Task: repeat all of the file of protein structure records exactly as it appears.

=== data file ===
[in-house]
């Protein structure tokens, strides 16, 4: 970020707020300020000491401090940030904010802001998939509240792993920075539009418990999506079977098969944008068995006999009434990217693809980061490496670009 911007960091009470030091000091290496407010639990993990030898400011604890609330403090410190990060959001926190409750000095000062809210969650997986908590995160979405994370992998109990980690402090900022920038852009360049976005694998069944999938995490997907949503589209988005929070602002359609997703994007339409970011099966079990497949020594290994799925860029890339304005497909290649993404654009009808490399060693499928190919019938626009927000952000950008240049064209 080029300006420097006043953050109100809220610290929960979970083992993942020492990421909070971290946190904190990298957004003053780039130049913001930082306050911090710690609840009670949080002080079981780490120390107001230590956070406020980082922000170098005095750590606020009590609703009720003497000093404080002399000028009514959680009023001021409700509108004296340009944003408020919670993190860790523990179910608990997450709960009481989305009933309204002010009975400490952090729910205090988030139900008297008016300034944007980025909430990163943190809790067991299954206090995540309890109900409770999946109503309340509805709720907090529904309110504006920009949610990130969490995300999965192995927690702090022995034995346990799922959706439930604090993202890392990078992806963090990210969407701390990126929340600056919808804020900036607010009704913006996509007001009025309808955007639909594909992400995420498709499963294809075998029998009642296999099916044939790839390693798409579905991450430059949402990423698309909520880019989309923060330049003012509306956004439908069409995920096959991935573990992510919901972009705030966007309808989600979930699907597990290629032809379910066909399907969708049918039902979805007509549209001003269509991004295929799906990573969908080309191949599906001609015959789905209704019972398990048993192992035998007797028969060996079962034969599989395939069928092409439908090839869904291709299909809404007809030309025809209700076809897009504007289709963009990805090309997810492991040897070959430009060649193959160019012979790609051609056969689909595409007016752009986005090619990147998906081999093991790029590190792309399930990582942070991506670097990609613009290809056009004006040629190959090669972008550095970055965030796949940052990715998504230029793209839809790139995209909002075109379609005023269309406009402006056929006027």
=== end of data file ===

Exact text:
[in-house]
């Protein structure tokens, strides 16, 4: 970020707020300020000491401090940030904010802001998939509240792993920075539009418990999506079977098969944008068995006999009434990217693809980061490496670009 911007960091009470030091000091290496407010639990993990030898400011604890609330403090410190990060959001926190409750000095000062809210969650997986908590995160979405994370992998109990980690402090900022920038852009360049976005694998069944999938995490997907949503589209988005929070602002359609997703994007339409970011099966079990497949020594290994799925860029890339304005497909290649993404654009009808490399060693499928190919019938626009927000952000950008240049064209 080029300006420097006043953050109100809220610290929960979970083992993942020492990421909070971290946190904190990298957004003053780039130049913001930082306050911090710690609840009670949080002080079981780490120390107001230590956070406020980082922000170098005095750590606020009590609703009720003497000093404080002399000028009514959680009023001021409700509108004296340009944003408020919670993190860790523990179910608990997450709960009481989305009933309204002010009975400490952090729910205090988030139900008297008016300034944007980025909430990163943190809790067991299954206090995540309890109900409770999946109503309340509805709720907090529904309110504006920009949610990130969490995300999965192995927690702090022995034995346990799922959706439930604090993202890392990078992806963090990210969407701390990126929340600056919808804020900036607010009704913006996509007001009025309808955007639909594909992400995420498709499963294809075998029998009642296999099916044939790839390693798409579905991450430059949402990423698309909520880019989309923060330049003012509306956004439908069409995920096959991935573990992510919901972009705030966007309808989600979930699907597990290629032809379910066909399907969708049918039902979805007509549209001003269509991004295929799906990573969908080309191949599906001609015959789905209704019972398990048993192992035998007797028969060996079962034969599989395939069928092409439908090839869904291709299909809404007809030309025809209700076809897009504007289709963009990805090309997810492991040897070959430009060649193959160019012979790609051609056969689909595409007016752009986005090619990147998906081999093991790029590190792309399930990582942070991506670097990609613009290809056009004006040629190959090669972008550095970055965030796949940052990715998504230029793209839809790139995209909002075109379609005023269309406009402006056929006027």